Thursday, January 23, 2014

The C Word

It sure has been a while. After Christopher got out of the Army, we did our best to settle into civilian life and navigate our way through the maze that is the VA. Time started to run together, life became semi-normal as we spent our time fighting the VA and it seemed as though there was really nothing worth going on about. Thursday, December 12th, everything changed.

Christopher had gone to the doctor a few times over the previous months to check out some stomach pains he was experiencing on and off. After waiting out the 90 day delay of switching to a doctor that was actually willing to help, we finally fought our way to a scheduled CT scan. The scan went off without a hitch and we drove home, proud to have finally won the battle for care. During that drive, Christopher missed 8 phone calls from his doctor. As he was checking the message when we walked in the door at home, she called again. He was told he needed to come into the office immediately. Being the stubborn and impatient man he is, he refused and demanded to be told what was happening over the phone. Dr. Patel was initially reluctant and refused multiple times before she finally gave in and promised to call back within 15 minutes after she collected her information.

He hung up the phone and I think time may have actually stopped. Fifteen minutes came and went.  So many thing crossed our minds in that time and our fears grew and grew. An hour later the phone finally rang. My heart raced and I held my breath as I searched Chris' face for any clue as to what might be happening. He said one word: tumor. A big one. The rest of the conversation was a blur of shock and terrifying words no one wants to hear. Only one thing the doctor said seemed to process: I've never seen a tumor this large that was not cancerous.

A colonoscopy was scheduled so a biopsy could be taken. We lived on autopilot for the next six days. The procedure was done and a sample was taken. We were told results would come back in three days.  Miraculously, Dr. Patel called the very next day. That was the day I found out my 26 year old husband has colon cancer. I thought our time living in fear and uncertainty, of Chris' life being in danger, had ended with the Army. I thought our life together would be predictable and boring and safe in the civilian world. But that one word, cancer, was worse than any separation, any deployment. A fear has taken root in my chest that's like nothing I could have imagined and I don't think I've taken a full breath since that call. Deployment taught us to never take a single moment together for granted and although we didn't forget that when Christopher left the Army, it has taken on an entirely new meaning now. With every new detail we learn, each passing moment grows more precious.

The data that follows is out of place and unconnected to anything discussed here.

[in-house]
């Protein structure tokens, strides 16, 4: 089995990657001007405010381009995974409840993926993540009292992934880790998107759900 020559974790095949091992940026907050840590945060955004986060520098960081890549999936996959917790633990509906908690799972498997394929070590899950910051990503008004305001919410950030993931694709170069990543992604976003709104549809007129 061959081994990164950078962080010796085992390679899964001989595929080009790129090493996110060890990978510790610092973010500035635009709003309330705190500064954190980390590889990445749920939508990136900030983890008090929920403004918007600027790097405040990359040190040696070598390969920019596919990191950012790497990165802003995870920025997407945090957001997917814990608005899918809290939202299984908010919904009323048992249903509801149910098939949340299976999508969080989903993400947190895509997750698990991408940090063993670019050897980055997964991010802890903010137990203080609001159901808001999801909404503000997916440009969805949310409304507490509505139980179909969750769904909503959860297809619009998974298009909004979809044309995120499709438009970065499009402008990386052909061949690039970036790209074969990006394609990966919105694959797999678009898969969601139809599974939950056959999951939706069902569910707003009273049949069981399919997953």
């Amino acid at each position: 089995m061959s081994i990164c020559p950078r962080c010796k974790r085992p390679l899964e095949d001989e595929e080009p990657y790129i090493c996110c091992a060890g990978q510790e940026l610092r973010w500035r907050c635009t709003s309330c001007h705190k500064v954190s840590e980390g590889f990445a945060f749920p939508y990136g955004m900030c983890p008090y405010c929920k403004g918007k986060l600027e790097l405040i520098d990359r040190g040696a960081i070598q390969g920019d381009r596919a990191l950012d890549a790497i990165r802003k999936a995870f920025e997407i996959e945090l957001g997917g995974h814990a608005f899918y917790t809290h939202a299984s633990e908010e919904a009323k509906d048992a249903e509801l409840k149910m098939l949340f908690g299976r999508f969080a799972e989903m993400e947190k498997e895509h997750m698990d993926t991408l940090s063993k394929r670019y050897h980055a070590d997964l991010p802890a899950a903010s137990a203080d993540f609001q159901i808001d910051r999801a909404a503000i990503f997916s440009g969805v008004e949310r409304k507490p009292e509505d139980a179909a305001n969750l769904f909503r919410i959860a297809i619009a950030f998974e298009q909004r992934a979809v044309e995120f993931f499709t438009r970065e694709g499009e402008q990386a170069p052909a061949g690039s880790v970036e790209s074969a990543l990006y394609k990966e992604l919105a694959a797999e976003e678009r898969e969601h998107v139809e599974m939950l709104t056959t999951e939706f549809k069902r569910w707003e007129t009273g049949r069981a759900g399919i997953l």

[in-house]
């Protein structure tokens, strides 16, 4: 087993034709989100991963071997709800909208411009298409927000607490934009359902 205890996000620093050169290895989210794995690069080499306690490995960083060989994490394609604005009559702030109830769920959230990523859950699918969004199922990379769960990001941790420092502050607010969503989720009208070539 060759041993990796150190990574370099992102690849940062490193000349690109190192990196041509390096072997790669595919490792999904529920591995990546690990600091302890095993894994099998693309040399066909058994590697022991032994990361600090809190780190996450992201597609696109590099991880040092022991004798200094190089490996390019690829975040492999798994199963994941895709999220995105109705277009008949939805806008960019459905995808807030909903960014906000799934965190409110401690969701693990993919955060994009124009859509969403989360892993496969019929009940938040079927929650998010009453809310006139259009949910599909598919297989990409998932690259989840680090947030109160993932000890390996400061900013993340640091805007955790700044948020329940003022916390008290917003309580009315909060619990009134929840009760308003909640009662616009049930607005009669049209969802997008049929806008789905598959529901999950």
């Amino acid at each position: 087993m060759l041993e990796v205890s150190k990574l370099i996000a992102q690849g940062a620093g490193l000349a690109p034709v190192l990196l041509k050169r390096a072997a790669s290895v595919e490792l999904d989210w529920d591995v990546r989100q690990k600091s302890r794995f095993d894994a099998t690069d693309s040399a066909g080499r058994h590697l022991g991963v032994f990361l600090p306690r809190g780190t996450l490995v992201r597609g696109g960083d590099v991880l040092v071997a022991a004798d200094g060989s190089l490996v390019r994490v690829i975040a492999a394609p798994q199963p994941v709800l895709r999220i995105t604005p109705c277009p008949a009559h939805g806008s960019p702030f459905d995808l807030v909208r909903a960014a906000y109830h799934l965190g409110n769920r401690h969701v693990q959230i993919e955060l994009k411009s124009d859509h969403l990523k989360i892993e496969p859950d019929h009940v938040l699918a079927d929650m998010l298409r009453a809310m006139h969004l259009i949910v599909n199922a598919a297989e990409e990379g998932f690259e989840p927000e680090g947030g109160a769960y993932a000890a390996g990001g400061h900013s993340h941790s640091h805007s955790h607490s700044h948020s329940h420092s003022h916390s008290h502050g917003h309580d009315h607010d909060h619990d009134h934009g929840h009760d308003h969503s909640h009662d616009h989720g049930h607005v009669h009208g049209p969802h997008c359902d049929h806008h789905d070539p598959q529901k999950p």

How could it not when you learn your husband has a tumor in his large intestine that is bigger than a grapefruit? The doctors are saying it could have been growing for more than ten years. In addition to the tumor, there is also an abnormal spot on his liver that is visible in the scan. It could be nothing, or it could be a sign the cancer has spread. If a biopsy shows the spot is cancerous, the cancer will be in his lymph nodes too. Only time will tell.

Tomorrow is the surgery to remove the tumor and take the biopsies. The surgeon will be creating an incision the entire length of his stomach in order to explore the surrounding area as well as remove the known cancerous areas. Most of his large intestine will be removed. Part of his liver may be taken as well.

All we can do now is wait. And wish. And hope. And pray. 

Friday, November 11, 2011

Far From "Square"

Let me just start by saying that being home is amazing! All of the tears and changed dates and Army drama were more than worth it if we get to spend the rest of our lives just as we are now, surrounded by family and friends. I have never been so thankful for my home.

I'm also thankful to be home because now I can go to Michael's and Hobby Lobby whenever I want! No more limited supplies from the one tiny Hawaii craft store when I'm trying to make things from Pinterest! So in celebration of this blessed event, I decided to make a fall wreath.